Fill in the missing pieces. For instance, insert your name in the appropriate places, and add some text for the H1 element. Suggested text might Run SSH.

Button

In the main element run the elf-react-button live-template:

<button onClick={this.}></button>

Fill in the missing pieces.

Call Fetch

Above the render method but inside the App class declaration, run the elf-call-fetch live-template:

= () => {
   fetch('/')
       .then(function (response) {
           return response.json();
       })
       .then(function (json) {
           console.log('JSON from server:', json);

       })
       .catch(function (ex) {
           console.log('parsing failed, error on server, URL bad, network down, or similar');
           console.log(JSON.stringify(ex, null, 4));
       });
};

Fill the missing pieces. The method should be called callCpuInfo. The endpoint URL for our route should be:

Server Side

Navigate to the server directory. We will need the ssh2 NPM package:

npm install ssh2 --save

At the top of routes/index.js require the package:

const Client = require('ssh2').Client;

Near the top of routes index.js put these declarations and method:


const hostAddress = '<YOUR ELASTIC_IP_HERE>';

let allData = '';

const runCpuInfo = (hostAddress, response) => {
    var conn = new Client();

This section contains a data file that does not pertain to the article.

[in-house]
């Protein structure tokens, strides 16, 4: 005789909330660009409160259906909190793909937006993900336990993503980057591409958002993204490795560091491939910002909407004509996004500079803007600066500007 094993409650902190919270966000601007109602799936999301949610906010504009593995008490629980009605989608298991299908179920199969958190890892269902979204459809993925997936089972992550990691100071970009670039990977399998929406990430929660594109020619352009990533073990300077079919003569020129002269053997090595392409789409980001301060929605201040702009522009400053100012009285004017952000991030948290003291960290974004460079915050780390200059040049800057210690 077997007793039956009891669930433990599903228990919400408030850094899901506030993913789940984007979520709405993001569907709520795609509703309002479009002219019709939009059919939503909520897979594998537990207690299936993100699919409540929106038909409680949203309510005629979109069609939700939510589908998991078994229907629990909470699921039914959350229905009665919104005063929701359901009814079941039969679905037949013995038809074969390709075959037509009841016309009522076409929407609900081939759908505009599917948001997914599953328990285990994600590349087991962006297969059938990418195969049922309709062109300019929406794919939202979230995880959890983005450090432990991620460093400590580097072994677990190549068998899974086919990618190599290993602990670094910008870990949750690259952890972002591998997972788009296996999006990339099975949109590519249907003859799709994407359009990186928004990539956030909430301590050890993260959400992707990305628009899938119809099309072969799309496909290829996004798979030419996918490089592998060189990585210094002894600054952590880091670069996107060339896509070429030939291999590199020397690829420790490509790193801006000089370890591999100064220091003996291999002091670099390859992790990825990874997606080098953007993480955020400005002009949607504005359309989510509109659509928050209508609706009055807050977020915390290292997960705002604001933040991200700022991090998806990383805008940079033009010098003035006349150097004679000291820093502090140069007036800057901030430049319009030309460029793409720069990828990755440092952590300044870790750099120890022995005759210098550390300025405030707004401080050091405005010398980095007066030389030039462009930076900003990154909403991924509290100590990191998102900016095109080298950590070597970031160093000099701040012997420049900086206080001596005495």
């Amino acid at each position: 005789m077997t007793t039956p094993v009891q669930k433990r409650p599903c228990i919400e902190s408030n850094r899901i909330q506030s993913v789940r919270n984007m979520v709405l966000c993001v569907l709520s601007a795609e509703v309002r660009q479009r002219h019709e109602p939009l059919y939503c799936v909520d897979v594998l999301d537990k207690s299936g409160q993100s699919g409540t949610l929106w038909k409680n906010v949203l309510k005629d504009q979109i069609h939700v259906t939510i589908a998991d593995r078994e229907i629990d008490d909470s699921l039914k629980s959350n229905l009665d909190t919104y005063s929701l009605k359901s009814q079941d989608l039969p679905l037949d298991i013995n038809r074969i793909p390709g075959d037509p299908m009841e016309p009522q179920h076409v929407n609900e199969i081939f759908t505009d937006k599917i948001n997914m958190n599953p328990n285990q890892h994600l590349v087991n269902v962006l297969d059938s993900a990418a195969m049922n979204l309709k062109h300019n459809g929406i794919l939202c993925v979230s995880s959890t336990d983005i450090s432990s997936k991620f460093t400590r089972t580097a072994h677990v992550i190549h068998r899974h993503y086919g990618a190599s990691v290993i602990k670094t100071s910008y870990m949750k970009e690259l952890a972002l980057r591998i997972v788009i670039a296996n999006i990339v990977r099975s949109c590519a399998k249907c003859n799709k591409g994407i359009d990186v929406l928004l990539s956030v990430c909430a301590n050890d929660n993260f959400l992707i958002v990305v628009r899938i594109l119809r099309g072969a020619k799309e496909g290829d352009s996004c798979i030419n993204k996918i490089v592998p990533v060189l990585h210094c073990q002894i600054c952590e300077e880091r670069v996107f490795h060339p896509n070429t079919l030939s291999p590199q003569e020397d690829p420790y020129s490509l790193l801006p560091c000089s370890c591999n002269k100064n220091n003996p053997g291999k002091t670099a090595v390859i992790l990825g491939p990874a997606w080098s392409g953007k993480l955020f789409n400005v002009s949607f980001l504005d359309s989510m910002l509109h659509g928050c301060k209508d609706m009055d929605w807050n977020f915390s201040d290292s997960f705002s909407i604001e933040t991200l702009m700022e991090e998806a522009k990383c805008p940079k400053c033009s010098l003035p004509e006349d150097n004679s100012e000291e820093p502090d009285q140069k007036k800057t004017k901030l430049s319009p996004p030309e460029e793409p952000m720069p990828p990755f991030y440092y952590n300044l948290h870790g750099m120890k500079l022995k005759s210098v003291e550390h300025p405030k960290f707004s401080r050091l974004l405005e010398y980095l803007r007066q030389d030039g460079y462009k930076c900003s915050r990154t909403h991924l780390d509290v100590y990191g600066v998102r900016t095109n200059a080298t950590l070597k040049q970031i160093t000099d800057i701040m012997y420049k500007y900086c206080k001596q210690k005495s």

conn.on('ready', function() {
        console.log('Client :: ready');
        conn.exec('~/CpuInfo', function(err, stream) {
            if (err) throw err;
            stream
                .on('close', function(code, signal) {
                    console.log(
                        'Stream :: close :: code: ' +
                            code +
                            ', signal: ' +
                            signal
                    );
                    conn.end();
                    response.send({ result: 'success', allData: allData });
                })
                .on('data', function(data) {
                    console.log('STDOUT: ' + data);
                    allData += data;
                })
                .stderr.on('data', function(data) {
                    console.log('STDERR: ' + data);
                    allData += data;
                });
        });
    }).connect({
        host: hostAddress,
        port: 22,
        username: 'ubuntu',
        privateKey: require('fs').readFileSync(
            process.env.HOME + '/.ssh/<YOUR_PRIVATE_KEY_HERE>'
        )
    });
};

Put your elastic IP in the hostAddress variable. Put the name of your private key in the appropriate place near the bottom of the callCpuInfo method.

In routes/index.js also put an endpoint for call-cpu-info. The elf-router-get live-template should help you handle this. from that endpoint, call the method we declared above like this:

runCpuInfo(hostAddress, response);

Test your code and make sure it works. In the console, you should see the output from running the CpuInfo script on your EC2 server.

Create sshRunner Module

Create a file called routes/ssh-runner.js. Move the appropriate code for handling the call-cpu-info endpoint from routes/index.js into that file. Remove the redundant code from routes/index.js.

NOTE: In places, I may also refer to ssh-runner.js as run-ssh.js. They are both the same, or very similar files. Sorry about the confusion.

Turn it in

Specify:

Include a screenshot of the result you see in your browser console when your run the script. If you can, show the bash terminal in the background.